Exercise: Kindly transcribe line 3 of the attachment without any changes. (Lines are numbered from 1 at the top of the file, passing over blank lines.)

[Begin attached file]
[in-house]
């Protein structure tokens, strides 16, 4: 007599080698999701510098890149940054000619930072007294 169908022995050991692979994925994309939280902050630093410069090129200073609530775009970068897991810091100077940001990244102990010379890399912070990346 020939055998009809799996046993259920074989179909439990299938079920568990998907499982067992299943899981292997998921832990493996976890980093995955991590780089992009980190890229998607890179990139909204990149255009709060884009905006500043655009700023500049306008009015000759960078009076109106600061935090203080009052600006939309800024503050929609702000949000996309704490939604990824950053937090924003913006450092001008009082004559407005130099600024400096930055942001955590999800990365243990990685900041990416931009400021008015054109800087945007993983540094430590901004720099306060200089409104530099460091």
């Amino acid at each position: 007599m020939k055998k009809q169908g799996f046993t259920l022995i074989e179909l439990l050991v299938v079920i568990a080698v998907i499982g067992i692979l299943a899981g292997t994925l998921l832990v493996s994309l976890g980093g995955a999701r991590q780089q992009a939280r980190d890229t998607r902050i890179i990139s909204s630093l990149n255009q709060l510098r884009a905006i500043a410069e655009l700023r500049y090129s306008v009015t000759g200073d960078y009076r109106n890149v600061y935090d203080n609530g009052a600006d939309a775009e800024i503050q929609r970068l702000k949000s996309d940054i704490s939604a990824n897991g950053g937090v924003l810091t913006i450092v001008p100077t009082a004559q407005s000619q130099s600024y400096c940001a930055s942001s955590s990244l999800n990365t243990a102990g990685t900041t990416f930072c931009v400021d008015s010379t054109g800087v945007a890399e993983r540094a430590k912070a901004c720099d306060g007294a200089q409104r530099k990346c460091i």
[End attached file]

């Amino acid at each position: 007599m020939k055998k009809q169908g799996f046993t259920l022995i074989e179909l439990l050991v299938v079920i568990a080698v998907i499982g067992i692979l299943a899981g292997t994925l998921l832990v493996s994309l976890g980093g995955a999701r991590q780089q992009a939280r980190d890229t998607r902050i890179i990139s909204s630093l990149n255009q709060l510098r884009a905006i500043a410069e655009l700023r500049y090129s306008v009015t000759g200073d960078y009076r109106n890149v600061y935090d203080n609530g009052a600006d939309a775009e800024i503050q929609r970068l702000k949000s996309d940054i704490s939604a990824n897991g950053g937090v924003l810091t913006i450092v001008p100077t009082a004559q407005s000619q130099s600024y400096c940001a930055s942001s955590s990244l999800n990365t243990a102990g990685t900041t990416f930072c931009v400021d008015s010379t054109g800087v945007a890399e993983r540094a430590k912070a901004c720099d306060g007294a200089q409104r530099k990346c460091i």